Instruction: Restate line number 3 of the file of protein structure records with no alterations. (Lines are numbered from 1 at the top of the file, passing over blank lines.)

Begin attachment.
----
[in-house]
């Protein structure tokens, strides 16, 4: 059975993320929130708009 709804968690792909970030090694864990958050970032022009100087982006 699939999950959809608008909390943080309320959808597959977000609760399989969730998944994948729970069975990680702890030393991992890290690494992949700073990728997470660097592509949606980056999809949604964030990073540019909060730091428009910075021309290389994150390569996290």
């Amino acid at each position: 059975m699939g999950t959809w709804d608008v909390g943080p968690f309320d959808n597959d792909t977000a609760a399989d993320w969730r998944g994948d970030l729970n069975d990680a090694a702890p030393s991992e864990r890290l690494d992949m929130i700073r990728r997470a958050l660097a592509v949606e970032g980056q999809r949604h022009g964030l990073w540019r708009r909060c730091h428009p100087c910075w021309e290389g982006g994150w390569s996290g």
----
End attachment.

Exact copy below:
């Amino acid at each position: 059975m699939g999950t959809w709804d608008v909390g943080p968690f309320d959808n597959d792909t977000a609760a399989d993320w969730r998944g994948d970030l729970n069975d990680a090694a702890p030393s991992e864990r890290l690494d992949m929130i700073r990728r997470a958050l660097a592509v949606e970032g980056q999809r949604h022009g964030l990073w540019r708009r909060c730091h428009p100087c910075w021309e290389g982006g994150w390569s996290g």